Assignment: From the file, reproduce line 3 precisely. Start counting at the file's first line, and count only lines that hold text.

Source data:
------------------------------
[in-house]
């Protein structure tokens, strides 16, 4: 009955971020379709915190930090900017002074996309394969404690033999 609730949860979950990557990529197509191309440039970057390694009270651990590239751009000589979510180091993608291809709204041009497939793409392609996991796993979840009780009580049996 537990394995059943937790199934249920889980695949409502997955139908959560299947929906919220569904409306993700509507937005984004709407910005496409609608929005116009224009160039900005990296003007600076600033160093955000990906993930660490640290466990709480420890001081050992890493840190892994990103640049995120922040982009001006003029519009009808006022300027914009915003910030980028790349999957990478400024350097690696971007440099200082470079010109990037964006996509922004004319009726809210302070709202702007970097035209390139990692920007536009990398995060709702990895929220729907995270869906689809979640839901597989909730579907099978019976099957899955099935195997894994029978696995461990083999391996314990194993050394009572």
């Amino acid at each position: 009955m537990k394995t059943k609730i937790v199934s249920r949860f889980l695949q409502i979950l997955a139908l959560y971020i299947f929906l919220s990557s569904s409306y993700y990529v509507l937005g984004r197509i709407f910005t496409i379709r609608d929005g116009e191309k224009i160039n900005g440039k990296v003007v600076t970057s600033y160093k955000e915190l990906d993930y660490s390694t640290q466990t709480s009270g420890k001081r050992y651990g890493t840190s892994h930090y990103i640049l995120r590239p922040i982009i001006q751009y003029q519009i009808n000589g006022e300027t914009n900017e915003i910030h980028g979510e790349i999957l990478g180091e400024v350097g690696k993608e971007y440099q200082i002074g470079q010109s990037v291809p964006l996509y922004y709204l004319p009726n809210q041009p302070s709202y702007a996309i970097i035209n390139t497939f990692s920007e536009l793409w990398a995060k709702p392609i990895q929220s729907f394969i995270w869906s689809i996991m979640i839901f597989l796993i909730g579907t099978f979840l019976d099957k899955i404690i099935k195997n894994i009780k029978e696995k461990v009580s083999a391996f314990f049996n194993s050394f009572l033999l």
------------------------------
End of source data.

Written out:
């Amino acid at each position: 009955m537990k394995t059943k609730i937790v199934s249920r949860f889980l695949q409502i979950l997955a139908l959560y971020i299947f929906l919220s990557s569904s409306y993700y990529v509507l937005g984004r197509i709407f910005t496409i379709r609608d929005g116009e191309k224009i160039n900005g440039k990296v003007v600076t970057s600033y160093k955000e915190l990906d993930y660490s390694t640290q466990t709480s009270g420890k001081r050992y651990g890493t840190s892994h930090y990103i640049l995120r590239p922040i982009i001006q751009y003029q519009i009808n000589g006022e300027t914009n900017e915003i910030h980028g979510e790349i999957l990478g180091e400024v350097g690696k993608e971007y440099q200082i002074g470079q010109s990037v291809p964006l996509y922004y709204l004319p009726n809210q041009p302070s709202y702007a996309i970097i035209n390139t497939f990692s920007e536009l793409w990398a995060k709702p392609i990895q929220s729907f394969i995270w869906s689809i996991m979640i839901f597989l796993i909730g579907t099978f979840l019976d099957k899955i404690i099935k195997n894994i009780k029978e696995k461990v009580s083999a391996f314990f049996n194993s050394f009572l033999l």